Posts Tagged ‘Adobe Premiere Pro’
In this post we share the workflow for a quick color matching plugin in Premiere Pro and After Effects. A huge timesaver for multi camera shoots!
Adobe Prelude makes it easy to log your video footage, create subclips and rough out video editing sequences. See how integrating this app into your workflow can speed up post production.
Get schooled on animation in Adobe Premiere Pro. In this post we show you all the basics of animation, including adding keyframes, moving bezier handles and modifying interpolation.
Learn how to ingest your video footage into Adobe Prelude. Prelude provides multiple encoding options to do instant backups and streamline your video editing workflow.
Fix rolling shutter issues in Adobe Premiere Pro! Have footage that is distorted from camera motion? We show you how to use Premiere Pro’s rolling shutter tools to quickly improve your image quality.
Looking to expand your video editing toolkit? Check out these powerful plugins that can speed up your workflow and improve the look of your projects – all under $200!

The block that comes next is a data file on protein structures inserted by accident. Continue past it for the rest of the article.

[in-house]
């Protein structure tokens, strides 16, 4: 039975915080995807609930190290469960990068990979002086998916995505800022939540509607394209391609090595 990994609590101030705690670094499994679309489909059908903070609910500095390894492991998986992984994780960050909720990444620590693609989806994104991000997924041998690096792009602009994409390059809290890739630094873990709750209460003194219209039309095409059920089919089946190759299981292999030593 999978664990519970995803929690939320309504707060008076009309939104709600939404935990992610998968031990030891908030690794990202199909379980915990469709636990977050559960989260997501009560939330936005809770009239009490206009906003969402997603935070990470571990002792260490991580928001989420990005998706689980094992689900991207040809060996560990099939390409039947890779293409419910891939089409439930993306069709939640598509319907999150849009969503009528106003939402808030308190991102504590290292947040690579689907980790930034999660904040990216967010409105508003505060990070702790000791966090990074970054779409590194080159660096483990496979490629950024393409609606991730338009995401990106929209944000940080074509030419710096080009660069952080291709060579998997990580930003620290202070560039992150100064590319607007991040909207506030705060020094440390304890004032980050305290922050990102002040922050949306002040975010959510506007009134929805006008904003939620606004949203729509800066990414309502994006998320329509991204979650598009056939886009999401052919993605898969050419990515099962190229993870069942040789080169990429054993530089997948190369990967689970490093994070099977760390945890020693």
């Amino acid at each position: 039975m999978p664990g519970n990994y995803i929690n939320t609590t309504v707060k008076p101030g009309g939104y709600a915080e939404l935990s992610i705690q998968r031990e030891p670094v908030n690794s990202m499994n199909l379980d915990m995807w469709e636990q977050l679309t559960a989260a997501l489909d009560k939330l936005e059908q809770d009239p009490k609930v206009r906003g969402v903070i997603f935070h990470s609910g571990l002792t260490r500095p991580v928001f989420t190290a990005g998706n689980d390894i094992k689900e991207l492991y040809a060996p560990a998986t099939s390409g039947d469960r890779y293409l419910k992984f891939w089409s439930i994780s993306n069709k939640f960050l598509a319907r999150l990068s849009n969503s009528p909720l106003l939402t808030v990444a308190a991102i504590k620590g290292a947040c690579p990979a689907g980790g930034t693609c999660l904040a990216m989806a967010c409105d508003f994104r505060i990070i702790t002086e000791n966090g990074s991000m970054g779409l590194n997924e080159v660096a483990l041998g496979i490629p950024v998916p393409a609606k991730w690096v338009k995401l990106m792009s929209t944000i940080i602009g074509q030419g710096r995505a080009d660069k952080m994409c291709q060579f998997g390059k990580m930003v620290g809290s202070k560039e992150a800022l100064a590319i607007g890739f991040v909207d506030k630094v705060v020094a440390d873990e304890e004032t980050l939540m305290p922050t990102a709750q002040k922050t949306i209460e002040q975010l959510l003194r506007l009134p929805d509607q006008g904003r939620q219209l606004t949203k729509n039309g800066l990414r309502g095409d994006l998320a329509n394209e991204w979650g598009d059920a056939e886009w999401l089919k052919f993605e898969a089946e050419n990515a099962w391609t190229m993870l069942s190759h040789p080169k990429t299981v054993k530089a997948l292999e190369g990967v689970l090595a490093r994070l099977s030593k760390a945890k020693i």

Learn how to use the powerful speech analysis and recognition function in Adobe Premiere Pro. Speed up your edits and organize your footage automatically!
There’s a right and wrong way to do slow motion in post-production. In this article, we show you how to create beautiful slow motion using 60p video in Adobe Premiere Pro.
Premiere Pro has introduced a ton of new functionality when adding and editing markers. In this post we show you multiple ways to use Premiere Pro markers in your video editing projects to make your workflow more efficient.
Repair shaky video footage in Premiere Pro using the powerful Warp Stabilizer effect – great for POV and handheld shots! In this post, we show you how to smooth your video footage and fix DSLR rolling shutter issues.
The Corner Pin Effect in Premiere Pro is a quick way to composite signage in elements in your video frame. In this post we show you how to use this handy effect, as well as nest ‘pinned’ elements into your video footage.
Learn how to create the zoom and pan effect made popular by documentary filmmaker Ken Burns. Using this effect makes plain and static subjects come to life with simple zooms and movement.